The Junior League of Jacksonville became involved and was awarded one of three national grants to create a pilot program to recruit and train child advocates who did not have a background in law to serve as Guardians ad Litem.
When the grant funding expired, and based on the early success of the program, the Legislature appropriated funds to expand the program statewide.
A safety net for a child
“We make sure the child’s voice is heard in court because they can’t represent themselves. We are the safety net,” said 4th Judicial Circuit Guardian ad Litem Program supervising attorney Christine Meyer.
She’s one of 41 people who work in the Jacksonville office, including nine lawyers, 23 child advocate case managers and nine administrative personnel.
Their salaries, as well as contract services and certain other expenses, are funded by state revenue funds allocated by the Legislature, much like state attorneys and public defenders. The budget for the Jacksonville office is about $2.1 million this year.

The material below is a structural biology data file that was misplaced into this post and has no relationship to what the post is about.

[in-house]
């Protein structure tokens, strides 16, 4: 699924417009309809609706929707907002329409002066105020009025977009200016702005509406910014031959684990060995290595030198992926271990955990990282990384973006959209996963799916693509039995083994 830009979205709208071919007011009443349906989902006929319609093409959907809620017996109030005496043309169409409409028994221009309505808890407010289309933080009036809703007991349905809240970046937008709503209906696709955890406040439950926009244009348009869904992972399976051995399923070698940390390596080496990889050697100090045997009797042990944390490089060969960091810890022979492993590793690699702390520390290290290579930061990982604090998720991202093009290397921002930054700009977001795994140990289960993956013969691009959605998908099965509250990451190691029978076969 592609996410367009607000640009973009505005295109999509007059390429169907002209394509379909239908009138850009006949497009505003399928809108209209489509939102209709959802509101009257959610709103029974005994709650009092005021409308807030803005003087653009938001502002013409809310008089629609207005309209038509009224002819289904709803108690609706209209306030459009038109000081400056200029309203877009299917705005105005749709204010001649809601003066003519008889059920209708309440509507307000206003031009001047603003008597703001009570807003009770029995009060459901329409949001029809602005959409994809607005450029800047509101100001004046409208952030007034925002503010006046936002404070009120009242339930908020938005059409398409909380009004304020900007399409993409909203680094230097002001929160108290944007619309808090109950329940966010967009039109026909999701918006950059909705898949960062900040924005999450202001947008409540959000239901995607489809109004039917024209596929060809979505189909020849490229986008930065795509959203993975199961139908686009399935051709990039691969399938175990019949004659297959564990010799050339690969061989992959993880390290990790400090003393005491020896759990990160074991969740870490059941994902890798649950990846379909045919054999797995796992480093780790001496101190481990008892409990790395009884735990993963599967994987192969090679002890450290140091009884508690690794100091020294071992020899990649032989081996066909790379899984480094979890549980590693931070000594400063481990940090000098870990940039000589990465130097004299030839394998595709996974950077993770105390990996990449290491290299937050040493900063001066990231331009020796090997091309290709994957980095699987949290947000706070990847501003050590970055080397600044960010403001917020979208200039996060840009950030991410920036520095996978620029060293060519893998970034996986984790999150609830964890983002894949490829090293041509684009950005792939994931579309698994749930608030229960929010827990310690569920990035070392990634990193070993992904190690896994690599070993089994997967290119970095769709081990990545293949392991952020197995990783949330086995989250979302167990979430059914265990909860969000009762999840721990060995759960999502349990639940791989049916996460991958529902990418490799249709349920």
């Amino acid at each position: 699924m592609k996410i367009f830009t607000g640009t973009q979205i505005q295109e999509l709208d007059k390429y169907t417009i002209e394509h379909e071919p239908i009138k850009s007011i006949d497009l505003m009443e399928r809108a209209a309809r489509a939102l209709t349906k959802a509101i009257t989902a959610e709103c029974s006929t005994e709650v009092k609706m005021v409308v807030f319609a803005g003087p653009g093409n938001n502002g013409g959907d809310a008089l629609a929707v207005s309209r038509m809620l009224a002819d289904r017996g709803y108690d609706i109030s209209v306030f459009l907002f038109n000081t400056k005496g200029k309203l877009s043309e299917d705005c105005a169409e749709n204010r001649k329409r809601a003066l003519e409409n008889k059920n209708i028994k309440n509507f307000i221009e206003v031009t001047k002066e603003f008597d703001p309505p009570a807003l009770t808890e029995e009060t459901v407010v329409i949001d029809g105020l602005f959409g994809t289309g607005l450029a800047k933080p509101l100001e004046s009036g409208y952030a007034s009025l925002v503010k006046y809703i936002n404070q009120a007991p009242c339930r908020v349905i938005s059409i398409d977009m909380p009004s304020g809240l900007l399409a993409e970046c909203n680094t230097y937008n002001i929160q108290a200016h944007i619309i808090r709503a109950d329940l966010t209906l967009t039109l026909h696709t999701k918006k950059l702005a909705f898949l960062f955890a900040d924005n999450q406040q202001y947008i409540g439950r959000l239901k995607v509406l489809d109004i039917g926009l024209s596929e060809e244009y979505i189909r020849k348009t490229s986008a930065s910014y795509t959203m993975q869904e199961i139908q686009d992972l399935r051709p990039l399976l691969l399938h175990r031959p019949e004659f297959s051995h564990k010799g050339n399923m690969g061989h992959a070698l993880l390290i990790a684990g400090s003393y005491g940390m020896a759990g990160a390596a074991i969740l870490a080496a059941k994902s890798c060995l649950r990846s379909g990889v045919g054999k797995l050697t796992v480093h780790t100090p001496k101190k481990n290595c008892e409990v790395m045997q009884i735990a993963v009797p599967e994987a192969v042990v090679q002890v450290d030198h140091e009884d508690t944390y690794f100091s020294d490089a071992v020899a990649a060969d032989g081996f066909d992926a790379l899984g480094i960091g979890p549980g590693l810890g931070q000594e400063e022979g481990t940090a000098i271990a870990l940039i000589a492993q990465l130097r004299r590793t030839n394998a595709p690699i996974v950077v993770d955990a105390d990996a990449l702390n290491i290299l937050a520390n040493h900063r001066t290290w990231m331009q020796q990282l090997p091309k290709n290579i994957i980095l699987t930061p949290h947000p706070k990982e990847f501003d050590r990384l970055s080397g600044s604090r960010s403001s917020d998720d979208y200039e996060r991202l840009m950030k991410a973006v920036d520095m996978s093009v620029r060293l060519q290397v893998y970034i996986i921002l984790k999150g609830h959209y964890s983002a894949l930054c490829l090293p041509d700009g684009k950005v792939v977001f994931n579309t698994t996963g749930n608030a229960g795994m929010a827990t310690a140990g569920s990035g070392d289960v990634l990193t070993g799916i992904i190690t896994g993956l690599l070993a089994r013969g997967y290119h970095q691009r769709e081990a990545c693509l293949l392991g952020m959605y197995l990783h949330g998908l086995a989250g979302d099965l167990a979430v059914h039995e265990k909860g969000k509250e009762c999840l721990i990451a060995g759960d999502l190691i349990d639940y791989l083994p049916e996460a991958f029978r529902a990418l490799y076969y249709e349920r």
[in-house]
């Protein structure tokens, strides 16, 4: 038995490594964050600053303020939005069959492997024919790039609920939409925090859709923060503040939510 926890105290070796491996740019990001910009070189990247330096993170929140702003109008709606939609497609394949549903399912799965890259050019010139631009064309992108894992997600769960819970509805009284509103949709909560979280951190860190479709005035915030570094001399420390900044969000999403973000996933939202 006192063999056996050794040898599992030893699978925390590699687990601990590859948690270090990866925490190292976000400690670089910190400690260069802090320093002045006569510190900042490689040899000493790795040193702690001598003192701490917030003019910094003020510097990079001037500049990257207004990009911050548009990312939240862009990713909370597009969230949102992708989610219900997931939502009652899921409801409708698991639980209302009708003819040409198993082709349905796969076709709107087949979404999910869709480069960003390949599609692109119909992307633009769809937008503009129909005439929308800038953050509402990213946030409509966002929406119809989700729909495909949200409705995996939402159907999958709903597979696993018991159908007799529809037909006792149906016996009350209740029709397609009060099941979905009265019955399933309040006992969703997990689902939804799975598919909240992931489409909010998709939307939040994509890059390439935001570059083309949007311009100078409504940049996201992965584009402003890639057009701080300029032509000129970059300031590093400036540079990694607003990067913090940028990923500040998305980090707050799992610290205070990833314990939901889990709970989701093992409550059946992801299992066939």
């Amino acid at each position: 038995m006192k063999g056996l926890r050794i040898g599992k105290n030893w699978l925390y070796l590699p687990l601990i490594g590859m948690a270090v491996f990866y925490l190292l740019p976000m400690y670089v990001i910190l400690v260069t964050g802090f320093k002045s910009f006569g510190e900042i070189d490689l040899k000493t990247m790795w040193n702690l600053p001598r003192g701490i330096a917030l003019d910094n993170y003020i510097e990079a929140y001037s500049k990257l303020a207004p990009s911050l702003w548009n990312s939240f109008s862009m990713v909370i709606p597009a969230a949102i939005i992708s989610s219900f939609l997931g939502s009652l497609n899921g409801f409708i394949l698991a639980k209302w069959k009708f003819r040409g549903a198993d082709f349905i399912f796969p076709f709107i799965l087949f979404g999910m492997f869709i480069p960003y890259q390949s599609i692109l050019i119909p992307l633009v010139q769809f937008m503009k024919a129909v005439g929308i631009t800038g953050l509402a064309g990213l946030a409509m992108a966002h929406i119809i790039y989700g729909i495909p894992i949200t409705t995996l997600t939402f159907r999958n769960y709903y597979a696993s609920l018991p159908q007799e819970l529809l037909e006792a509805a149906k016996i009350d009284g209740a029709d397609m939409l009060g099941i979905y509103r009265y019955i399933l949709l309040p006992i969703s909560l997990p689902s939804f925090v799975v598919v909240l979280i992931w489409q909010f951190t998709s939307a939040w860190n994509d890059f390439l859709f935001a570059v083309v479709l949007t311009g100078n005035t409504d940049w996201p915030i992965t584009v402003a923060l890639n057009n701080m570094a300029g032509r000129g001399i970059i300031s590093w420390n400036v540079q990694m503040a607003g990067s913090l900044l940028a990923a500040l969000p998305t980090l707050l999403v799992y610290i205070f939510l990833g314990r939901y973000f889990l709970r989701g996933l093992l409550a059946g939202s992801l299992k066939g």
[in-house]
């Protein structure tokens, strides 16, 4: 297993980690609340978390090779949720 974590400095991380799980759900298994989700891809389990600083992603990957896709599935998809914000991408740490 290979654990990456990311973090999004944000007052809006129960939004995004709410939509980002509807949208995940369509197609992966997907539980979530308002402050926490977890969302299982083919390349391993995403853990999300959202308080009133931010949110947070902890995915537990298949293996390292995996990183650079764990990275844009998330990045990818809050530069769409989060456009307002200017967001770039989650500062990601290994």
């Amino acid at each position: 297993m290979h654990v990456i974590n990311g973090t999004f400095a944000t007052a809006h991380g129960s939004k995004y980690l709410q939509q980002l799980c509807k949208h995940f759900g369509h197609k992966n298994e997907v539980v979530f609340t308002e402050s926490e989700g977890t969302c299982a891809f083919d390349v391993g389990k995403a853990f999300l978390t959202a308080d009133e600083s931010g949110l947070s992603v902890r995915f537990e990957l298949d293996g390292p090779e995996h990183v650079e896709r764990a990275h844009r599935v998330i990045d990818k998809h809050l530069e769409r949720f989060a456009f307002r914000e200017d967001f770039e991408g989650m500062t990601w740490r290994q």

The city provides office space Downtown in the Ed Ball Building, along with informational technology and other infrastructure.
The role of volunteers
However, the largest segment of the Guardian ad Litem team isn’t paid by the state and they don’t have offices in a city building.
They are volunteers, 438 of them as of last week, who are representing about 700 of the children who either are in a foster home or have been placed with a selected relative.
After someone applies to be a Guardian ad Litem volunteer, a background check is performed and they take an online orientation course.